Understanding The Other

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by Linda Lambert

You may remember Laura Rink’s first Resistance blog on Ignorance in which she sought “to understand my fellow Americans better,” those individuals who were other—not white, straight, or middle class as she is. She developed a substantive list of ten books.

Like Laura, I seek to deepen my understanding of others, to seek connection, and to have empathy. A whole lot of Americans, including members of my own family, voted differently than I did. To me, they are “other.” And that’s why I requested and picked up the following book at the South Whatcom Library: The Making of the President 2016.

Subtitled “How D______ T____ Orchestrated A Revolution,” and authored by a conservative political strategist who played a significant part in electing Richard Nixon and Ronald Reagan, Roger Stone’s tome was an unlikely volume for me to tote home.

I am reading a book by a man who has written for Breitbart and Fox News, and who has been banned by CNN and MSNBC for his “politically incorrect” criticism of Bill and Hillary Clinton. Roger Stone is a guy who says the reporting standards of alternative media “are superior to the networks and the cable news behemoths.” To get a feel for who he is, watch this interview by Charlie Rose on CBS News.

I am reading a book by the author whose provocative tiles include The Man Who Killed Kennedy, The Case against LBJ, The Bush Crime Family, The Clintons’ War on Women, and Nixon’s Secrets.

On election night, so many of us were gobsmacked: “How could this have happened?” Roger Stone provides his answers, divided into three parts, in The Making of the President 2016 (362 pages):

  1. How D____ T_____ Hijacked the Republican Presidential Nomination
  2. How Hillary Clinton Stole the Democratic Presidential Nomination
  3. How T_____ won the White House.

(In writing this review, I have broken Red Wheelbarrow’s rule to avoid the name of the current president, but omitting his name from the title and headings of Stone’s book is unacceptable to this librarian.–The RWB webmaster made an editorial decision to blank out all but 45’s initials above)

I read with respect for an author who provides thirty (30!) pages of well-researched endnotes and for a writer who has contributed Op-Ed pieces to The New York Times. Yes, Stone is politically my opposite, but what he writes contributes to my understanding of those who voted for an individual I do not respect.

The election of our current president moved me, a newbie to the activist movement to Do Something! My wife and I marched in the Bellingham Women’s March. Then we joined Whatcom Undaunted, a newly formed group founded by Betsy Gross, one of dozens of groups under the Indivisible umbrella.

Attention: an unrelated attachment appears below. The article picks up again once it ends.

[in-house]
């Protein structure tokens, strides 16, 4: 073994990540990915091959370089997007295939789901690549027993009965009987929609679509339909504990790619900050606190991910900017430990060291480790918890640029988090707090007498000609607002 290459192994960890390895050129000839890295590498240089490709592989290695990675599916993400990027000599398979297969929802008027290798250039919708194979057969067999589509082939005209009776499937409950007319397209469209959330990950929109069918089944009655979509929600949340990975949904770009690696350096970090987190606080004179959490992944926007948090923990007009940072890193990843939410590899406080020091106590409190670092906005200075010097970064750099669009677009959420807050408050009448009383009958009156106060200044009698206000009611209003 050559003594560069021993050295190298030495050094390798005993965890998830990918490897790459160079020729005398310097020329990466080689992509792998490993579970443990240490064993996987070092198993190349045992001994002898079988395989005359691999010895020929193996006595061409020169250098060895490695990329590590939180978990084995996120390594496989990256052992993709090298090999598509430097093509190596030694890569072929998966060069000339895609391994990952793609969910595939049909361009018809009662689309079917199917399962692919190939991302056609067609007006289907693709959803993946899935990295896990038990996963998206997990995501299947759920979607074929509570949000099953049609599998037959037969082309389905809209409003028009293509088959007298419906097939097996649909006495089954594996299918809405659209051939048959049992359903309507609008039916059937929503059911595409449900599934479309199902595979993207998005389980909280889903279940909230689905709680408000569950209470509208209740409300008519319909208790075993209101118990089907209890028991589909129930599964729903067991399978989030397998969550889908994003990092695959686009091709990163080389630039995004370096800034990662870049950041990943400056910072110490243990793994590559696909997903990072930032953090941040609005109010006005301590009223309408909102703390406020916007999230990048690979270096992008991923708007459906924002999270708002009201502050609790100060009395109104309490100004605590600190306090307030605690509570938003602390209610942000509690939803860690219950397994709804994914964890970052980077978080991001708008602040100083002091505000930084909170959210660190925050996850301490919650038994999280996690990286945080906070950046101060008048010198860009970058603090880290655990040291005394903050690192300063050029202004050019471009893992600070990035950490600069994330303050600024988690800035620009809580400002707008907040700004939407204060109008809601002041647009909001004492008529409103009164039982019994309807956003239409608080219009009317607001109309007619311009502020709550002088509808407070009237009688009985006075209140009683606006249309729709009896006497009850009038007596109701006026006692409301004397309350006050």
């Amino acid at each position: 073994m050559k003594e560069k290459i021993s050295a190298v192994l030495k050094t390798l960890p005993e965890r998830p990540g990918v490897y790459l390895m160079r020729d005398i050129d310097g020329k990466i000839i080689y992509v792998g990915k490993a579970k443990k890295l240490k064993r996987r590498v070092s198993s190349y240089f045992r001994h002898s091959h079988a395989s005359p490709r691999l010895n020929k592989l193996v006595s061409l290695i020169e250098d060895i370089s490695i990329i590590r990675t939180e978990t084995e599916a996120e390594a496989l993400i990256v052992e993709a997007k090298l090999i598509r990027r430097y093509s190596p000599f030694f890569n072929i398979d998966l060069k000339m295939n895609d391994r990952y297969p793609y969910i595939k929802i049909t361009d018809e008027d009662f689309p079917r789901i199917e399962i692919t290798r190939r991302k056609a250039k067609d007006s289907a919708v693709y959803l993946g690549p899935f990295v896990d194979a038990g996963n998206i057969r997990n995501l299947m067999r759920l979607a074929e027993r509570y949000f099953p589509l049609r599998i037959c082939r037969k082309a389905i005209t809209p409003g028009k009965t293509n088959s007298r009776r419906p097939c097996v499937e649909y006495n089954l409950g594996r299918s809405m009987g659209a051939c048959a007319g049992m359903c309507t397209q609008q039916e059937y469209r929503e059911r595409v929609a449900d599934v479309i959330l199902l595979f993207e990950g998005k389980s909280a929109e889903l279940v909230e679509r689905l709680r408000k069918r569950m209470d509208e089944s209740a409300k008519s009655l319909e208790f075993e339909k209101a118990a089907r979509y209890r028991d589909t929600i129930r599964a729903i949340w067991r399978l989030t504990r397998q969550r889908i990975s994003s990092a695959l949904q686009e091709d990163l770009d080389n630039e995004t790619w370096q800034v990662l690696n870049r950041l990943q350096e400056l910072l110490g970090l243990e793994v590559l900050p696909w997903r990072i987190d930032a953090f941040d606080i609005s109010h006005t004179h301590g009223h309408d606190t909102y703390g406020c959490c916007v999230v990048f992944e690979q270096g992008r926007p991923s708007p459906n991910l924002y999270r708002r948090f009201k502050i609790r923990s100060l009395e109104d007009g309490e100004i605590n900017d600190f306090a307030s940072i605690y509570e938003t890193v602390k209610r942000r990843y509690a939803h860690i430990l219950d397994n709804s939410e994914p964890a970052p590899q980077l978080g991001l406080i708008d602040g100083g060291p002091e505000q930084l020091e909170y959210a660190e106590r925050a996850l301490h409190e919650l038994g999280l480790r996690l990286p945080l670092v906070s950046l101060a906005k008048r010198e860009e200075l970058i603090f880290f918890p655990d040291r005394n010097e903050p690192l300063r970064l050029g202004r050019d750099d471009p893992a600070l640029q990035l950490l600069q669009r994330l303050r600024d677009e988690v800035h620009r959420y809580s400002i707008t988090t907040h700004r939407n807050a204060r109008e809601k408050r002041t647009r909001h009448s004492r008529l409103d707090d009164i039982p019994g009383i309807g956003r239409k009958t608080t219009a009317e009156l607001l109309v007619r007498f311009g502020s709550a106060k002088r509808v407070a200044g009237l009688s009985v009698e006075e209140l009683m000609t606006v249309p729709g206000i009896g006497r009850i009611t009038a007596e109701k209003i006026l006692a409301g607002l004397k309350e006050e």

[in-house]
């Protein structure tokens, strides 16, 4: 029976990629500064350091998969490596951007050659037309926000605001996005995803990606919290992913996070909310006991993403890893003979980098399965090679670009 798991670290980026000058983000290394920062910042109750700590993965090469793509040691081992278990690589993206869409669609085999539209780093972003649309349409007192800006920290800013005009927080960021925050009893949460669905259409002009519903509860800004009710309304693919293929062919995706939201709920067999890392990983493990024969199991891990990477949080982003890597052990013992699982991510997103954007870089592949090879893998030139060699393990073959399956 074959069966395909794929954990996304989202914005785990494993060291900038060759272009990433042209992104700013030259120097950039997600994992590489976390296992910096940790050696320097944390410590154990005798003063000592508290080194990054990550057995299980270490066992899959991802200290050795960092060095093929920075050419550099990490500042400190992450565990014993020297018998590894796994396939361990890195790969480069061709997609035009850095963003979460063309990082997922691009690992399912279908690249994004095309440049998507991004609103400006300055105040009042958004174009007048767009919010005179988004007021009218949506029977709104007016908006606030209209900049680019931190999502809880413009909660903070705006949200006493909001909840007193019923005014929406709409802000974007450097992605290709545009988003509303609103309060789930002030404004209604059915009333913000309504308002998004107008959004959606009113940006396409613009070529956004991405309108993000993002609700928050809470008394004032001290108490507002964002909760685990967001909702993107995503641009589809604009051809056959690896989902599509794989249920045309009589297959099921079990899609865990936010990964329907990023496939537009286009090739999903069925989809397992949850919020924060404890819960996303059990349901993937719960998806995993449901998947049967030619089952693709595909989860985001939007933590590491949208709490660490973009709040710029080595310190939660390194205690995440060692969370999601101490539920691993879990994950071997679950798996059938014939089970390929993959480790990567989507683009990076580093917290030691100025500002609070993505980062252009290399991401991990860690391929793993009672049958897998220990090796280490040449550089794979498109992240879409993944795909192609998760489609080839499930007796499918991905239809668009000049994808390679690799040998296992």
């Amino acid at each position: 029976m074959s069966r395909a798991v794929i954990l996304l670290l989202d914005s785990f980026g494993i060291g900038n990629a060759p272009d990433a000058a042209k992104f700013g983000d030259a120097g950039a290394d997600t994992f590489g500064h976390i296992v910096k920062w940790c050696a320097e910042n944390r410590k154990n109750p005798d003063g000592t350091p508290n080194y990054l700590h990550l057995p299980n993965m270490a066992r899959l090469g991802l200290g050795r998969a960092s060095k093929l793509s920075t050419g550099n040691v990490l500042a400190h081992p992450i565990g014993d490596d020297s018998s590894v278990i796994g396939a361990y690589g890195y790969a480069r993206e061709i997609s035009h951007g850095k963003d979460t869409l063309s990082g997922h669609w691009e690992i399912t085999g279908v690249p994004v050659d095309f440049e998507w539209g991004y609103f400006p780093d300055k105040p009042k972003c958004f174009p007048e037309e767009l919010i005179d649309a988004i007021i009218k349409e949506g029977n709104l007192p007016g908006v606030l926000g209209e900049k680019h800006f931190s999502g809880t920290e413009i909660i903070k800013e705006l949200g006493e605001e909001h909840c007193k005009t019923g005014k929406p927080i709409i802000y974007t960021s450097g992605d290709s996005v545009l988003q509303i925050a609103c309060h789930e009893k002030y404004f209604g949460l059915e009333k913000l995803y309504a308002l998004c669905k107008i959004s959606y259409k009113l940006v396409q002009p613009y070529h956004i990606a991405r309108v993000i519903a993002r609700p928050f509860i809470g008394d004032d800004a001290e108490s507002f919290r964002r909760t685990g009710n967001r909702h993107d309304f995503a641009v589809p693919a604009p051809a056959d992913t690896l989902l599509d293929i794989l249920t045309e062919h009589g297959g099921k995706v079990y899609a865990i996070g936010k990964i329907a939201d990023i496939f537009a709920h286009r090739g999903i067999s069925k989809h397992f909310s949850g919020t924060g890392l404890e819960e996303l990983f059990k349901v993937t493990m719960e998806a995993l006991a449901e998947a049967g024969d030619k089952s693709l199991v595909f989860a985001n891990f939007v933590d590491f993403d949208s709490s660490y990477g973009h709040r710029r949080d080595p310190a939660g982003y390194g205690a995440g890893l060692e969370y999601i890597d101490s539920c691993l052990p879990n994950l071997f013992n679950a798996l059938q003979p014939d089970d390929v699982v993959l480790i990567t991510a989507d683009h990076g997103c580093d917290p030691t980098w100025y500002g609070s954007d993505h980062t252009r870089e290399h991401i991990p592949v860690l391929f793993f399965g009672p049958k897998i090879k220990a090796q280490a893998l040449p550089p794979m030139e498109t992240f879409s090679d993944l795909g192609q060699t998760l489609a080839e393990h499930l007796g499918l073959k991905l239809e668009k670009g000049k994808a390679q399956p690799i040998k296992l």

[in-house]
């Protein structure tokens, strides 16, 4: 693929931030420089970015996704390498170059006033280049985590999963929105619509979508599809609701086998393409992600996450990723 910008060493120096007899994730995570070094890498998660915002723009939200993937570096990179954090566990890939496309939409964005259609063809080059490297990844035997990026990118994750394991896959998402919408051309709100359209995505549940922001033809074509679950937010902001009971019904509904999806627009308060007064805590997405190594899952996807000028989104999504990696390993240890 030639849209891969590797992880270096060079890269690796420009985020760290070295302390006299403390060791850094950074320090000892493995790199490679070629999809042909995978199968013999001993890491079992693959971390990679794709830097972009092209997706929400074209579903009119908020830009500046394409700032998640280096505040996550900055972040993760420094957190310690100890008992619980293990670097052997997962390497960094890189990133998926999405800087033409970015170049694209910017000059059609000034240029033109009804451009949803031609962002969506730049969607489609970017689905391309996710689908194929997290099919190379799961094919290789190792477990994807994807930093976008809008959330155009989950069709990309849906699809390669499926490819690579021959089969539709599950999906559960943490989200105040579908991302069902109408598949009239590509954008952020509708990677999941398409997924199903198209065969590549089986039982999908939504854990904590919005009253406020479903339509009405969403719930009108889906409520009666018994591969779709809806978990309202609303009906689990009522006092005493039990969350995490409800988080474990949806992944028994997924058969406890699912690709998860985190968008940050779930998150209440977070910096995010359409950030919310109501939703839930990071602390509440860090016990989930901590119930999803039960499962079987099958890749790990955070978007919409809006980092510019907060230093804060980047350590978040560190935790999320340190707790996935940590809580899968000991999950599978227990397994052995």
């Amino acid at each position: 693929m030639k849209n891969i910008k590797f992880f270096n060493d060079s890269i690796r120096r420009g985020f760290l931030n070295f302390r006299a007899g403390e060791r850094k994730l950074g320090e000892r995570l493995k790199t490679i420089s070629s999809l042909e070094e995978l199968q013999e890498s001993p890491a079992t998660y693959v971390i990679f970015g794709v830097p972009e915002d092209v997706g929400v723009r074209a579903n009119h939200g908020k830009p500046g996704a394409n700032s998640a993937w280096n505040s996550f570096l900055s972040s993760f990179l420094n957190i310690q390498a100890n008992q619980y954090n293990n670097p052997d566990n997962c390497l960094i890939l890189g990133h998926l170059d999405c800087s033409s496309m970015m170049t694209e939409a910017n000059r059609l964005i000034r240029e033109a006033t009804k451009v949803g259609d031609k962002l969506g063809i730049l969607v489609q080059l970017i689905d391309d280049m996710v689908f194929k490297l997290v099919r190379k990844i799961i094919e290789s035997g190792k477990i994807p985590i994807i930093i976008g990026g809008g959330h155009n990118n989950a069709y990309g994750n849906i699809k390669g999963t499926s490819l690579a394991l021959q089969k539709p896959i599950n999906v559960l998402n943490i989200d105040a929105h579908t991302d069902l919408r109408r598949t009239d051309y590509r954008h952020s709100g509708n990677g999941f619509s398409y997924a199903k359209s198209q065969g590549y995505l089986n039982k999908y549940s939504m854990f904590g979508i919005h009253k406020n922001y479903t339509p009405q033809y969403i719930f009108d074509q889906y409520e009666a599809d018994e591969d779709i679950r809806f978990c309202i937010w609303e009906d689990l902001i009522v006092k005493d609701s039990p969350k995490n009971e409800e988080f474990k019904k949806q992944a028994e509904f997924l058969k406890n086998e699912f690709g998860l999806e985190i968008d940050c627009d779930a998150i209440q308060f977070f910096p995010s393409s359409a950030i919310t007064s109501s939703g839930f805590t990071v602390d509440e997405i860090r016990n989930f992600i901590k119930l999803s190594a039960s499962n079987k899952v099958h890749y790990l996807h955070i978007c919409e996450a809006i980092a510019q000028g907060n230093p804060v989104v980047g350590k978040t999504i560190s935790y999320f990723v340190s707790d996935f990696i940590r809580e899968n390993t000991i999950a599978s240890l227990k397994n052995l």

I lean on the twenty-five smart, involved women who meet every three weeks to have study sessions, share information, and promote action. You can check out our website built by Sue Ming and myself under Pam Helberg’s leadership. Work on the website has been my main contribution so far, but I have upped my attention to the League of Women Voters material and meetings and I strongly believe the quotation emblazoned on our website (“A leader once convinced that a particular course of action is the right one must be undaunted when the going gets tough.”—Ronald Reagan) and the description of our group: “We are a group of energized women dedicated to generating positive change.”

The act of resistance, too often heavy on pushing back, fighting back, and counteracting, necessitates forward movement, especially by those inclined toward the creative arts. As Toni Morrison said:

“This is precisely the time when artists go to work There is no time for despair, no place for self-pity, no need for silence, no room for fear. We speak, we write, we do language. That is how civilizations heal.”

The writers in Red Wheelbarrow already knew that. That is why we publish a Resist essay every week.

Author’s Bio: Linda Q. Lambert is a retired community college library director, a recent graduate of the Stonecoast MFA Creative Writing program at the University of Southern Maine, the mother of four sons and three daughters, and grandmother to thirteen. She also holds a masters degree in Journalism from the University of Southern California and one in library science from Emporia State University. She’s working on a bio-memoir of George Reuben Anderson, a civil war vet and her great grandfather. 

She inserted the initial Q in her name to honor the Quinbys who adopted her and to eliminate the alliterative overkill of Linda Lee Lambert. She is married to Amory Peck. Linda blogs at lindaqlambert.com

4 Responses to “Understanding The Other”

  1. Susan Chase-Foster

    Thank for including the video clip, Linda. It helped to flesh out the man behind the book you read, admirably, because it would be impossible for some of us to focus on anything he has to say. And yet we must allow all voices, even those we resist.

    Reply
  2. Helen

    Great piece, Linda. I highly recommend reading Strangers in Their Own Land by Arlie Hochschild. Excellent, I thought.

    Reply
  3. Jean Waight

    How “the other” thinks. Great homework to do, Linda, though I’m with Laura R that I’m not sure I want to tackle that particular book. I did read What’s the Matter with Kansas, whihc was enlightening, and not really painful to read. Let us know how the research goes, will ya?

    Reply
  4. Laura Rink

    Great blog. I don’t think I could read that book but admire you for doing so. Just finished “Hillbilly Elegy.” Glad I read it.

    Reply

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